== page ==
Friday, July 3, 2015

Why Believe? A Quickie Rumination

     Among other things, July 3 is the Feast of Saint Thomas the Apostle, he who at first doubted the Resurrection of Jesus:

     But Thomas, one of the twelve, called Didymus, was not with them when Jesus came.
     The other disciples therefore said unto him, We have seen the Lord. But he said unto them, Except I shall see in his hands the print of the nails, and put my finger into the print of the nails, and thrust my hand into his side, I will not believe.
     And after eight days again his disciples were within, and Thomas with them, then came Jesus, the doors being shut, and stood ion their midst, and said, Peace be unto you.
     Then said he to Thomas, Reach hither thy finger, and behold my hands; and reach hither thy hand, and thrust it into my side, and be not faithless, but believing.
     And Thomas answered and said unto him, My Lord and my God.
     Jesus said unto him, Thomas, because thou hast seen me, thou hast believed; blessed are they that have not seen, and yet have believed.
     [The Gospel According To John, 20:24-29]

     As with the rest of the events narrated in the Gospels, there is no secular account of this encounter between Thomas and the risen Christ. Of course, it’s told to have happened in a closed, locked room. However, the reader should be mindful that all history of that time and place arises from religious scribes...and those of the non-Christian variety were biased against Christ and His New Covenant, just as the Gospelers were biased toward it.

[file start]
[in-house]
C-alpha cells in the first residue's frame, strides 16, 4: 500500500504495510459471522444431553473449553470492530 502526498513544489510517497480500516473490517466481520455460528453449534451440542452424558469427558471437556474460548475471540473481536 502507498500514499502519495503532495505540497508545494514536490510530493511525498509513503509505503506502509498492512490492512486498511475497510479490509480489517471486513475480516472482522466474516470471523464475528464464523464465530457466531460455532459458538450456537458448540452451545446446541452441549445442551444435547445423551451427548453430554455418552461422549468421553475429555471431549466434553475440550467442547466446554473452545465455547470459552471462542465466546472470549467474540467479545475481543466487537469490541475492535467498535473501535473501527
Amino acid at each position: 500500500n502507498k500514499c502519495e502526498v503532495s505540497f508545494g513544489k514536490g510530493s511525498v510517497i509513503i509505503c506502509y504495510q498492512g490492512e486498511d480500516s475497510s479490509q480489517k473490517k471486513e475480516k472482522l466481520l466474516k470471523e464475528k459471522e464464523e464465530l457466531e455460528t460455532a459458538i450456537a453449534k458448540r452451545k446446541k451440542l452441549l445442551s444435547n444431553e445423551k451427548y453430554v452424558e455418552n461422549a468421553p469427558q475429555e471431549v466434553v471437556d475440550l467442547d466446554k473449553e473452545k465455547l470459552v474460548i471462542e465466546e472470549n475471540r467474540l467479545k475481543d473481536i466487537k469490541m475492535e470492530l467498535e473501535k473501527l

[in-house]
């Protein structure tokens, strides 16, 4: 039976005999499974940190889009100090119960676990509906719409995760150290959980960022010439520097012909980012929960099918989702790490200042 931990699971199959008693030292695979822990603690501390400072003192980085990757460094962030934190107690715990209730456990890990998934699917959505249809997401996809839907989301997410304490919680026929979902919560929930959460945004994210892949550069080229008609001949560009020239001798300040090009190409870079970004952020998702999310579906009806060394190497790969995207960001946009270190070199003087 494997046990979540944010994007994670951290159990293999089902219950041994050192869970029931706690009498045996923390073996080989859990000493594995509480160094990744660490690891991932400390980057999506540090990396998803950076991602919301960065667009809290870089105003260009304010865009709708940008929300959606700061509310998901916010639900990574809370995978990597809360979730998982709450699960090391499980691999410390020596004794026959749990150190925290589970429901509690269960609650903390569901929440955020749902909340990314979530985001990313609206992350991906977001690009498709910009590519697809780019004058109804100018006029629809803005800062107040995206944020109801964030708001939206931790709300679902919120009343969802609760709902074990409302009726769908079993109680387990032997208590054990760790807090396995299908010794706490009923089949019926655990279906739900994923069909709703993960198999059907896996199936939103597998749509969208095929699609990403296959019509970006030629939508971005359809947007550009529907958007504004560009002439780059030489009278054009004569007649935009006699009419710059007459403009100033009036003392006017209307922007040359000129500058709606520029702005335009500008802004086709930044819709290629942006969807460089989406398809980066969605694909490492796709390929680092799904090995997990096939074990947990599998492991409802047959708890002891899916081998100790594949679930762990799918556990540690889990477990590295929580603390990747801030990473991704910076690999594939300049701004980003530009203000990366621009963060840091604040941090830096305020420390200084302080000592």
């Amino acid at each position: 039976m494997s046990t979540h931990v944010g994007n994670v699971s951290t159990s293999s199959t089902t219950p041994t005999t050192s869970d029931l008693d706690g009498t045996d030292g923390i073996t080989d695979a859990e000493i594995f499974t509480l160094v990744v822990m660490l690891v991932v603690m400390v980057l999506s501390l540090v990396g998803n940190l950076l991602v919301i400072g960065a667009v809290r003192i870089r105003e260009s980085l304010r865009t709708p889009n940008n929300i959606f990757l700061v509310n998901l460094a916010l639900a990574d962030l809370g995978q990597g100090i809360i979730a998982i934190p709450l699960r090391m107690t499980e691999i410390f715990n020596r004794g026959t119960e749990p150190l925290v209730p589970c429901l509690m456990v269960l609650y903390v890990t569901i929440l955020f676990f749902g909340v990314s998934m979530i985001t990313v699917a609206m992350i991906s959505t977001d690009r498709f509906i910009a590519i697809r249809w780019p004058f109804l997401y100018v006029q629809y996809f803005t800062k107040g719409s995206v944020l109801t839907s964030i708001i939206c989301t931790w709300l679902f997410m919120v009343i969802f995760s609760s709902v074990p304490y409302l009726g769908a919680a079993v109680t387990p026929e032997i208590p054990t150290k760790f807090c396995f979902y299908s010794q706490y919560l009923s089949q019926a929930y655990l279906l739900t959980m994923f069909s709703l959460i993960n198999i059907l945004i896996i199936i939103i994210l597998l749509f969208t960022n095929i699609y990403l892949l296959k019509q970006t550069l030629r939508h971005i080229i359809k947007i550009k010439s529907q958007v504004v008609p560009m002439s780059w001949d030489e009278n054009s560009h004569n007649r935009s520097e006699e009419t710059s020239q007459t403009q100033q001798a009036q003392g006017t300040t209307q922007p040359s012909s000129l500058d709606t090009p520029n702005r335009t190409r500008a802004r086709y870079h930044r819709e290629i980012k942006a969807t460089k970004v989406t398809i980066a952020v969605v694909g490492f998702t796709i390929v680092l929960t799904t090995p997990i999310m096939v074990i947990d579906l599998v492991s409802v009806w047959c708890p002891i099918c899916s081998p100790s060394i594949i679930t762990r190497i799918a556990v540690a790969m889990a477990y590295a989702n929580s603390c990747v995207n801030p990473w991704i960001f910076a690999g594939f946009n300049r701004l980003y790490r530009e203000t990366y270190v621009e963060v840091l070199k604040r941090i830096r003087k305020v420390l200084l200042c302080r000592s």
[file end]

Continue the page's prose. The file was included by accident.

But that’s not all. Thomas, he who had to experience the Resurrected Christ personally to believe, was martyred for his faith:

     That Saint Thomas, after the dispersion of the Apostles, went to India, where he labored and died at Meliapour, is a certain fact of history. The Roman Breviary states that he preached in Ethiopia and Abyssinia, as well as in Persia and Media. Surely his was a remarkable history, reserved for the inhabitants of Christ's glory to see in its fullness some day.

     Before he died in Meliapour, he erected a very large cross and predicted to the people that when the sea would advance to the very foot of that cross, God would send them, from a far-distant land, white men who would preach to them the same doctrine he had taught them. This prophecy was verified when the Portuguese arrived in the region, and found that the ocean had advanced so far as to be truly at the foot of the cross. At the foot of this cross was a rock where Saint Thomas, while praying fervently, suffered his martyrdom by a blow from the lance of a pagan priest. This happened, according to the Roman Breviary, at Calamine, which is in fact Meliapour, for in the language of the people the word Calurmine means on the rock (mina). The name was given the site in memory of the Apostle's martyrdom.

     I’d say Thomas’s doubts were more than adequately dispelled, wouldn’t you?

     May God bless and keep you all...and all those who suffer martyrdom for their faith in Jesus of Nazareth, the Son of God and Redeemer of Mankind.

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